Charity paves driveway for boy, then his family's property assessment soars $50,900

Seven-year-old Ryder McIntyre of Quispamsis has cerebral palsy and was thrilled when a road crew showed up at his house last summer and paved his family's gravel driveway for free so he could finally move around and play in his own yard.

"It's great," said Ryder's father, Tyler McIntyre.  

"He can play on a flat space — not on the road and he can use his adaptive bicycle.  It's a lot easier for him."

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Ryder was beaming when he posed for a picture on the new driveway after it was finished, but those good feelings dimmed last month when the family got caught up in the province's continuing property assessment scandal.  

As neighbours around them got assessment decreases, the McIntyres were notified of a $50,900 increase in their property assessment and a 25 per cent increase in their tax bill.

"We were kind of anticipating a potential increase because of the driveway," said McIntyre.  

"But everyone at my work was getting their tax assessment, and they were all dropping and I excitedly messaged my wife to see if ours was dropping, and she messaged me back that it went up by 50-plus thousand dollars and we owe $700 more this year in taxes."

Charity paved driveway for Ryder

McIntyre's home is one of the 2,048 homes that had their assessments rigged by Service New Brunswick to generate big tax increases.  

Although the driveway cost $8,500, Service New Brunswick did not check those details and instead fabricated $30,410 in renovation costs on the McIntyre home to go along with another $20,490 in market value increases to justify the $50,900 assessment jump.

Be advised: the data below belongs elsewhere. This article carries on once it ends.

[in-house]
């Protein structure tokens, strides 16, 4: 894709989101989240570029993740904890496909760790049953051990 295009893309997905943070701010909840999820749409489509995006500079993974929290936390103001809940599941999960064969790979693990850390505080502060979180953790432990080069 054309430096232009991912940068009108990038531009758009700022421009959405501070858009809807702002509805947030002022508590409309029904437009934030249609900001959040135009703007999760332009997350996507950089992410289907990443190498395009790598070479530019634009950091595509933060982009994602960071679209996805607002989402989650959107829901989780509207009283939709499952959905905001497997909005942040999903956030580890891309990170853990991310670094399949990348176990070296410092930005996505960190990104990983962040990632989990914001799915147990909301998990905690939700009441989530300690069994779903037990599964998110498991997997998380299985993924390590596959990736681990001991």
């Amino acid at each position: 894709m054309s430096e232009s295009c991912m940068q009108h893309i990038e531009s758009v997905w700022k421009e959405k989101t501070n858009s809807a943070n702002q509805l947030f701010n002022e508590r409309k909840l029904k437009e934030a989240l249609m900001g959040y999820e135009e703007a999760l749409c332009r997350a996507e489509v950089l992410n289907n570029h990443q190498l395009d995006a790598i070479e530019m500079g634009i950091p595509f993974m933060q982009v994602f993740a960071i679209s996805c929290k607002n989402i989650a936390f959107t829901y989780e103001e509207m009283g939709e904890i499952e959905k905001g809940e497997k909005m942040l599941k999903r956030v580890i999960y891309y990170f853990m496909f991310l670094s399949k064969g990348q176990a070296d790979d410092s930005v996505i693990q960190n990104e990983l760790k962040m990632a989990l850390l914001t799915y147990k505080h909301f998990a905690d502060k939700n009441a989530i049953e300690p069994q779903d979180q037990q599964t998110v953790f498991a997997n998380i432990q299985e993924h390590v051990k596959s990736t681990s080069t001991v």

"I don't feel like I've been mistreated on purpose," McIntyre said.  

"At first I thought someone struck a wrong key on their computer and this should get fixed, no problem But the more I read and listen to it, the larger it's getting."

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The McIntyres' new driveway was paid for by President's Choice Children's Charity after Ryder's physiotherapist encouraged the couple to make an application.

The gravel driveway was interfering with his ability to do simple things on his own, and the request was quickly funded.

"When it got wet it would get a little soupy and he would have a hard time moving around on it," McIntyre said. "We asked to have a driveway so he would be able to go from the stairs of our house to the bus independently with his wheelchair or walker."

The family has challenged the increase and received a notice that the case will be reviewed. The couple were also told they must pay the higher tax bill until informed otherwise.